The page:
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|Title:||The experience of care staff delivering reminiscence sessions to people with dementia|
|Presented at:||University of Leicester|
|Abstract:||Literature review. A systematic review of the literature on the effects of reminiscence on communication with people with dementia was conducted. The focus was the impact of reminiscence on communication and implications for care improvement. Reminiscence can potentially improve communication with people with dementia in several ways. Evidence was strongest for improvement in content of communication, following life review interventions. Research report. A qualitative study was carried out to explore the experiences of care staff delivering life storybook sessions to people with dementia. Eleven participants were interviewed, and Interpretative Phenomenological Analysis (IPA) used for analysis. Six themes were identified: Barriers to Personhood; Meeting the Person through Life Storybooks; Rehumanising the Person; Rehumanising the Professional; a Changed Relationship; and Plans for the Future. The starting context for many was a restrictive environment and a lost/hidden person. Participants were generally able to develop a more intimate connection with the individual person through delivering life storybook sessions. The experience seemed to rehumanise the person and the professional through the development of their relationship beyond formal staff-patient interactions. However, staff plans for future sessions tended to move away from that one to one relationship, perhaps to more effectively manage the complexity of the work. Links to literature on reminiscence, identity, social psychology and social defence systems are explored. Implications for clinical practice arising include involving care staff in delivering life storybook sessions, supported by clinical supervision. Areas for future research include evaluating changes in ward atmosphere and Dementia Care Mapping to explore care improvements from the care receiver perspective. Critical appraisal. An in depth account of the researcher‟s reflections on the experience of the research process is provided. Her personal contribution to design, procedure and analysis, and learning outcomes are explored.|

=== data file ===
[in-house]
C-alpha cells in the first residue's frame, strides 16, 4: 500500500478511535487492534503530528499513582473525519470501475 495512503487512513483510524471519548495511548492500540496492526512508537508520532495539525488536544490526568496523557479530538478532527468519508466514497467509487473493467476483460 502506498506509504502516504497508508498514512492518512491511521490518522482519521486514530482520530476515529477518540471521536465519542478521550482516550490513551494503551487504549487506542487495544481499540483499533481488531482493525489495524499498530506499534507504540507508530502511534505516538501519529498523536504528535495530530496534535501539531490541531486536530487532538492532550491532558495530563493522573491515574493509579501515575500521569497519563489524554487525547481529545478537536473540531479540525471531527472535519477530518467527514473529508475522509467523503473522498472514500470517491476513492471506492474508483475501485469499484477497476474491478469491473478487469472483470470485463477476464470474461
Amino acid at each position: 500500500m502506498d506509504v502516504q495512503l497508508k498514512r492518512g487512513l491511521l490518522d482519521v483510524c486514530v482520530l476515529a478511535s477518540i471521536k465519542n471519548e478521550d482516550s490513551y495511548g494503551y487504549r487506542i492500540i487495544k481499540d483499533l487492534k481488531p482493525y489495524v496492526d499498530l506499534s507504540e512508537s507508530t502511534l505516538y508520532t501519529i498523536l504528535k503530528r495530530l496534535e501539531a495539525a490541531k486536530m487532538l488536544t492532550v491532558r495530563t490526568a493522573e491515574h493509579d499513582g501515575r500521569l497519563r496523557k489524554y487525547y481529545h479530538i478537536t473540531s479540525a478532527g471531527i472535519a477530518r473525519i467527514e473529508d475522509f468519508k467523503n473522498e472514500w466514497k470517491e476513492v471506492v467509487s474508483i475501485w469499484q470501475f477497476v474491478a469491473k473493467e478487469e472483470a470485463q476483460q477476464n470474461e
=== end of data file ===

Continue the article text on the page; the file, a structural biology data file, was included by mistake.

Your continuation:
|Appears in Collections:||Theses, School of Psychology|
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